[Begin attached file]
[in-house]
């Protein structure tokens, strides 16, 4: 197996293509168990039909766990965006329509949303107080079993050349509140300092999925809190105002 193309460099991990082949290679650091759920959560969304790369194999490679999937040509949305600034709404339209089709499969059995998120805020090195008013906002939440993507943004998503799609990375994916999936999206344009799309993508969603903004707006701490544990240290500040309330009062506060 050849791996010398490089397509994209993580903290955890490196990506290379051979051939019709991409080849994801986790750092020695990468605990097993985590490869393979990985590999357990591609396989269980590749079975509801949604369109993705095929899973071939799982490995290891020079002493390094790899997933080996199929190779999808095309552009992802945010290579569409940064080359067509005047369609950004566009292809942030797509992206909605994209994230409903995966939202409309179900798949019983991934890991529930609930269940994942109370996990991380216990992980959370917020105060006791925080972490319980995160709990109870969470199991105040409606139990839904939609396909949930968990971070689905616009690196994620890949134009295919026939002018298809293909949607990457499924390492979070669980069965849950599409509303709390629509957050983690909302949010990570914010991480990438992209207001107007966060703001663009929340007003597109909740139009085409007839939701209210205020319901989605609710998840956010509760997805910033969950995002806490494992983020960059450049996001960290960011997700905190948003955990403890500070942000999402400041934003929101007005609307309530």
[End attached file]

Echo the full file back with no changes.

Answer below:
[in-house]
């Protein structure tokens, strides 16, 4: 197996293509168990039909766990965006329509949303107080079993050349509140300092999925809190105002 193309460099991990082949290679650091759920959560969304790369194999490679999937040509949305600034709404339209089709499969059995998120805020090195008013906002939440993507943004998503799609990375994916999936999206344009799309993508969603903004707006701490544990240290500040309330009062506060 050849791996010398490089397509994209993580903290955890490196990506290379051979051939019709991409080849994801986790750092020695990468605990097993985590490869393979990985590999357990591609396989269980590749079975509801949604369109993705095929899973071939799982490995290891020079002493390094790899997933080996199929190779999808095309552009992802945010290579569409940064080359067509005047369609950004566009292809942030797509992206909605994209994230409903995966939202409309179900798949019983991934890991529930609930269940994942109370996990991380216990992980959370917020105060006791925080972490319980995160709990109870969470199991105040409606139990839904939609396909949930968990971070689905616009690196994620890949134009295919026939002018298809293909949607990457499924390492979070669980069965849950599409509303709390629509957050983690909302949010990570914010991480990438992209207001107007966060703001663009929340007003597109909740139009085409007839939701209210205020319901989605609710998840956010509760997805910033969950995002806490494992983020960059450049996001960290960011997700905190948003955990403890500070942000999402400041934003929101007005609307309530």